Posts Tagged ‘Bedlam’

Hands-On With Bedlam, The FPS About FPSes

By Alec Meer on July 25th, 2014.

I’m rocket-jumping over Helm’s Deep. I’m pinning Nazis to 1940s French churches with catapult bolts. I’m shooting Strogg-homages in metal corridors with a chunky, low-res shotgun, and frankly that much Quake IIiness is enjoyable enough in and of itself that it doesn’t need any era-mixing funny business anyway. I’m finding glitches that transport me – and whichever weapons I’ve accrued – across and through a brief history of first-person shooters, with occasional sidetrips to other eras and genres of gaming.

I’m a gun on legs, because Bedlam is a game all about shooting games that were comfortable with being just that, and about a time when the world accepted they were just that, before cutscenes and quick-time events were put in place to pretend there was something more going on in shooting games than just that.
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Novel About Games Now Game About Novel About Games

By Alec Meer on December 11th, 2013.

Some time ago, I read and then offered opinions about Bedlam, a novel by renowned crime writer Christopher Brookmyre, which was about PC games. PC games as a whole that is, rather than being based on a particular game. Its wider sci-fi trappings and its broad humour I wasn’t especially taken with, but I did greatly enjoy its clear love for and whirlwind dash through the earlier days of PC shooters, and its careful, affectionate description of what those early id’n'Epic worlds of brown rock and alien war without end would be like if somehow made flesh.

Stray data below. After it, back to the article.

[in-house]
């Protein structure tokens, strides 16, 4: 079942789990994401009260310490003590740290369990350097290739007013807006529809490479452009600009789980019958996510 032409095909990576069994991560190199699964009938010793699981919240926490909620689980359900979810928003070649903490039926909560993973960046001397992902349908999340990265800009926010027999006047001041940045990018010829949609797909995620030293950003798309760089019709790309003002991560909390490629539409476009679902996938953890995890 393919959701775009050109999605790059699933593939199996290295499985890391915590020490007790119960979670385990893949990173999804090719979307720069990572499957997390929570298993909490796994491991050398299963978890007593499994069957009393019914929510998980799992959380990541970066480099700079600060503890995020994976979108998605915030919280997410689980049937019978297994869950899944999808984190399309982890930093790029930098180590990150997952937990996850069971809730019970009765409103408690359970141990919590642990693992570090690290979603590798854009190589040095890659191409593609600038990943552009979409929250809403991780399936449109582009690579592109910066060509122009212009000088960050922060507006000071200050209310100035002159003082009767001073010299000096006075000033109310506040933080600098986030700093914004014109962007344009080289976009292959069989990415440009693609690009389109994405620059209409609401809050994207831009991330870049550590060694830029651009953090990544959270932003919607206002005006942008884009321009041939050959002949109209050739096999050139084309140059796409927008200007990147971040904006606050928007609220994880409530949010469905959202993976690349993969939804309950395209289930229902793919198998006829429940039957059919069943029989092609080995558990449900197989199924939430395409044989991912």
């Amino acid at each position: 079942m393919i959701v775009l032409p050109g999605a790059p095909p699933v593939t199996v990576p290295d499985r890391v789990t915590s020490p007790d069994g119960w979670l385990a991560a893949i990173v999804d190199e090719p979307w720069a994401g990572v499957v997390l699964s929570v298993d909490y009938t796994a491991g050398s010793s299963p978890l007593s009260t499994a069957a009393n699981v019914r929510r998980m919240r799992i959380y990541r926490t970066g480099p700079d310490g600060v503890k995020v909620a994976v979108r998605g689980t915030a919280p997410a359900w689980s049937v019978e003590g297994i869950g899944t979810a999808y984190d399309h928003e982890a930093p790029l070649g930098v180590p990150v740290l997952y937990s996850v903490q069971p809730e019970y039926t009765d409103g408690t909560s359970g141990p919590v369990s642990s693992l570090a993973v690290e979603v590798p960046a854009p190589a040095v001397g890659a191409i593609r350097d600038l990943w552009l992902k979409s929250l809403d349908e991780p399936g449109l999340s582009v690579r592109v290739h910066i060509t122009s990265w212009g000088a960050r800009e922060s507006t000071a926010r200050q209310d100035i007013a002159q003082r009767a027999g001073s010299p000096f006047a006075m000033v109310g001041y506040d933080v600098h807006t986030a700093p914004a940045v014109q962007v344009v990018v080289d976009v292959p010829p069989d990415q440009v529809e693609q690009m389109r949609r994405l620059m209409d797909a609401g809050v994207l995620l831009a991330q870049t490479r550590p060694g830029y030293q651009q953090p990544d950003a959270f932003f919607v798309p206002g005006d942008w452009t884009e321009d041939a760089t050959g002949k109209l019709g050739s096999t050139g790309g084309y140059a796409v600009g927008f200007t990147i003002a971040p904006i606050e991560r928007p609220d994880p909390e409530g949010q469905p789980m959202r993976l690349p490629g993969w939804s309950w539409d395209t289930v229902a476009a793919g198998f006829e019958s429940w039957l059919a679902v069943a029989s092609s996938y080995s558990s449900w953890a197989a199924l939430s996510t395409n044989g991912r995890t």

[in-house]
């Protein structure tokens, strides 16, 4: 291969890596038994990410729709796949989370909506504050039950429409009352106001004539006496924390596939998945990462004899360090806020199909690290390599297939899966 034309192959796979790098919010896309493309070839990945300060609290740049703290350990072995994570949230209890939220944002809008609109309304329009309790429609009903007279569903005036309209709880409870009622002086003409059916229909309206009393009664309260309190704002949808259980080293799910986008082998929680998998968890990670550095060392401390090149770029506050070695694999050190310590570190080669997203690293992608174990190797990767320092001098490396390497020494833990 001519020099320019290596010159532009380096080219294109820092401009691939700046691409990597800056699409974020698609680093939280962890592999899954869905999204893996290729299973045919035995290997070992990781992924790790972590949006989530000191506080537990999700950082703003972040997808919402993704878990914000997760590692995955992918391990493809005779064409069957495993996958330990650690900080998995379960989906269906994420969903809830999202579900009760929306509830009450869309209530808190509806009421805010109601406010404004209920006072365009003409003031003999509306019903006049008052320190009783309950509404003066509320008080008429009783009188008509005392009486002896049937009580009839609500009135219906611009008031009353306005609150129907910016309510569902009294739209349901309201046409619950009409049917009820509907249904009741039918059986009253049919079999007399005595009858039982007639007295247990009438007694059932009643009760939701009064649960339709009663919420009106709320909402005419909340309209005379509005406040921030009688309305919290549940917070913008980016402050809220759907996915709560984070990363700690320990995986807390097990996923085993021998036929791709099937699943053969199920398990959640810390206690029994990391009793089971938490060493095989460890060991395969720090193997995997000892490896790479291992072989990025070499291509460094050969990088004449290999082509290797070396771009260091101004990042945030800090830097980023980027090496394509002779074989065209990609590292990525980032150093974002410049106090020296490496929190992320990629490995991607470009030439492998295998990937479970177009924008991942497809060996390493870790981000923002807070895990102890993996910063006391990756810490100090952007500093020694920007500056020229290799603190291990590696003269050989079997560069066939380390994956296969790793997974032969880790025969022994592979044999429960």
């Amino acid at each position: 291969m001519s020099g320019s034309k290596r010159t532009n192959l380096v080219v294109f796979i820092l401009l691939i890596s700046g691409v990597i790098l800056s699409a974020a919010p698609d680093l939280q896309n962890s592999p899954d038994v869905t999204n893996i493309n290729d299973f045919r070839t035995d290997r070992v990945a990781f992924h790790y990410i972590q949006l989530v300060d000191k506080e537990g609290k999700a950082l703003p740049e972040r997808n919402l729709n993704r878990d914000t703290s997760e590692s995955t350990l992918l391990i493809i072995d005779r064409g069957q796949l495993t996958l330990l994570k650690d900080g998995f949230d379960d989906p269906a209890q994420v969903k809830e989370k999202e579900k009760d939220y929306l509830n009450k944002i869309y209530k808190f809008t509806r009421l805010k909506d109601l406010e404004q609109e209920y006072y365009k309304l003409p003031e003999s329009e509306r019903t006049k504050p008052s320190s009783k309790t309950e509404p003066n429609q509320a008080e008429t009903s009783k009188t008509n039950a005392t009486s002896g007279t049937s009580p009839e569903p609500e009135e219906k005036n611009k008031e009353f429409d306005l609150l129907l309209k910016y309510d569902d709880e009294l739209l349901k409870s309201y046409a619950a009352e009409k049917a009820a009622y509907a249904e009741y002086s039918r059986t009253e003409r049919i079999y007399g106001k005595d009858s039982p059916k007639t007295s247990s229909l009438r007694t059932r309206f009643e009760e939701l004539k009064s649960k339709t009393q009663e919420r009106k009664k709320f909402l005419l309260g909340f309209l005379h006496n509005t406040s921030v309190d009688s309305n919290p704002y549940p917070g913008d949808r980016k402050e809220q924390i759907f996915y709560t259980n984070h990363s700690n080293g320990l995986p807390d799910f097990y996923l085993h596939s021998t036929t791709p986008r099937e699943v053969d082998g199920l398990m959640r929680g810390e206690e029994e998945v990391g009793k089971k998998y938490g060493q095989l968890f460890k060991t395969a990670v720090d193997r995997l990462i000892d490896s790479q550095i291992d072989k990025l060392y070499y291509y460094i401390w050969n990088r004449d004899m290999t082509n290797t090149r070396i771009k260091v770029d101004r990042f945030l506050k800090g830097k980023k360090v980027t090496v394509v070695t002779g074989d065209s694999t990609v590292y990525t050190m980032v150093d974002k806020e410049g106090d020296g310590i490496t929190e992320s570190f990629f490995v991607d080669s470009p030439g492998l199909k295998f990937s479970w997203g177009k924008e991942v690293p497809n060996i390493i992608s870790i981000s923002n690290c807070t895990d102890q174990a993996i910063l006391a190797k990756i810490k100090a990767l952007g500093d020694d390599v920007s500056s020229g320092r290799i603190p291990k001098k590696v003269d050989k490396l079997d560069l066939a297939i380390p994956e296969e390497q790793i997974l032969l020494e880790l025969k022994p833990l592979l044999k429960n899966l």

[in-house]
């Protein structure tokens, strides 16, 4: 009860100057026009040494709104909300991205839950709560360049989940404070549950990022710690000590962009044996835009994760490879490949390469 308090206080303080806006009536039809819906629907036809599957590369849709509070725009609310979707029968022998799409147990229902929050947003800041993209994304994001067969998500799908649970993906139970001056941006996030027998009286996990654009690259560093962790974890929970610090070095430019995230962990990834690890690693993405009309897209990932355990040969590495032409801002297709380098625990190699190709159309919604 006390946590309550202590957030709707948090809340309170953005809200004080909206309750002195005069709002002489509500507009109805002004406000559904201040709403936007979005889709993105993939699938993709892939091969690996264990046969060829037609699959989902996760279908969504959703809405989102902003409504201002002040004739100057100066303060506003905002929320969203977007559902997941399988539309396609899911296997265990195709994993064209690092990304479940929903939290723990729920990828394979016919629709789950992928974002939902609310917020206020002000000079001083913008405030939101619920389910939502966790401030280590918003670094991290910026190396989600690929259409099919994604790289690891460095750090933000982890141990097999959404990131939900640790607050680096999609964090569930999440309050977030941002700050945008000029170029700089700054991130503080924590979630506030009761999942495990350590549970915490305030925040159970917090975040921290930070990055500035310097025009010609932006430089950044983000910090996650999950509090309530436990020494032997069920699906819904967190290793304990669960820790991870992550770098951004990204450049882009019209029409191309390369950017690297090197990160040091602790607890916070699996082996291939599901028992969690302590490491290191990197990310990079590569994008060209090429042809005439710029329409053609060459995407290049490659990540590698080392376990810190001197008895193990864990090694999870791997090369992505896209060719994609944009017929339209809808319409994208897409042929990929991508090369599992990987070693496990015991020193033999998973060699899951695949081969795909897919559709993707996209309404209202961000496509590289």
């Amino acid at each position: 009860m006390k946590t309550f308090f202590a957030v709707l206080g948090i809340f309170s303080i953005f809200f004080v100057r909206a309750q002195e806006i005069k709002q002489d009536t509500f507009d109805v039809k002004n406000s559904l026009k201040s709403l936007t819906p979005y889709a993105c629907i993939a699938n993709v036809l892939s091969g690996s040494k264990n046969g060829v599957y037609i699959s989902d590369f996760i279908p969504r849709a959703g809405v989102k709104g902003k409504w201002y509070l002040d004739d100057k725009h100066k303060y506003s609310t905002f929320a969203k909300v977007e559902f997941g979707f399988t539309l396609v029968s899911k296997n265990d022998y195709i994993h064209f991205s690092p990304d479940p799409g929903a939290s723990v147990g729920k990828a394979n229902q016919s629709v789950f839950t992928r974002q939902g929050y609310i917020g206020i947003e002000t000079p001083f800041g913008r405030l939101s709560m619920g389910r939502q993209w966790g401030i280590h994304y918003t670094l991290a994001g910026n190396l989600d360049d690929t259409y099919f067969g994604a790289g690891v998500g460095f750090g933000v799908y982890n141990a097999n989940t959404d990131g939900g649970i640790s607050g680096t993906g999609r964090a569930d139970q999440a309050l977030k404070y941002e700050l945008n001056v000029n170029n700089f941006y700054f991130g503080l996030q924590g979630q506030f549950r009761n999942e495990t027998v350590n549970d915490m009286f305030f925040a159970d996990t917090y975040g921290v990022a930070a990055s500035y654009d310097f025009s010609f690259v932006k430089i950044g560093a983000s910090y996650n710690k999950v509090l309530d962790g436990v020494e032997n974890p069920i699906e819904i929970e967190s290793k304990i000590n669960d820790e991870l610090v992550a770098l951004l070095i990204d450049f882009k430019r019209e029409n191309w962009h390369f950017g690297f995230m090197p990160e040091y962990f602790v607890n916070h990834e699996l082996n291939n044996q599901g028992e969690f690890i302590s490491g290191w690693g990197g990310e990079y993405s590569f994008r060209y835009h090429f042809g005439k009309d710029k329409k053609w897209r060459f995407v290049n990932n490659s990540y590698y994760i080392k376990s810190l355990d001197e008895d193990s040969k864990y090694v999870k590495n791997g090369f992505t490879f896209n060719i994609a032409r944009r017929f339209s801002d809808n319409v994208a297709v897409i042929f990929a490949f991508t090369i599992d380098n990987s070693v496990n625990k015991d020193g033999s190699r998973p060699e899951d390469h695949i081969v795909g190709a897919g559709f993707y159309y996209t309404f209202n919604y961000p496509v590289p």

Flesh we don’t get, but what is happening is a videogame adaptation of this book about videogames, a first-person shooter that’s also a tour through the history of first-person shooters.
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Wot I Read: Christopher Brookmyre’s Bedlam

By Alec Meer on January 28th, 2013.

There have been many novels about videogames, as a visit to the Halo- and Mass Effect-strewn shelves of your local bookshop’s sci-fi and fantasy section will reveal, but rather more rare are the novels about videogaming. Bedlam, a new sci-fi novel by renowned Scottish crime author Christopher Brookmyre, both is and isn’t about videogaming. While it is centred around a high-concept take on the PC shooters of the early-to-mid 1990s, Brookmyre’s own electronic weapons of choice, it’s as much a plunge into a Tron-esque digital-made-flesh fantasy as it is an examination of why we play.
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D&D: Daggerdale Gets To The Fighting

By John Walker on April 5th, 2011.

But where's the dale?

The most exciting news in the last 24 hours has nothing to do with PC games. And yet it still feels like it does. HBO have revealed the first fifteen minutes of their adaptation of George R. R. Martin’s Song Of Ice & Fire series, in the form of Game Of Thrones. And it looks utterly flipping excellent. (Warning: the clip stops before showing tiny wolf cubs. Boo.)

What has that to do with Atari and Bedlam’s Dungeons & Dragons: Daggerdale? Almost nothing, other than the word “Daggerdale” awakens the same dying flame of my interest in the fantasy genre as “Winterfell”. It makes me want to read the books my dad would leave by the toilet when I was a kid. But the game? It’s the up-to-four-player co-op action RPG that Quintin lamented not seeing enough combat for last year. Well, now there’s a trailer entirely dedicated to fighting.

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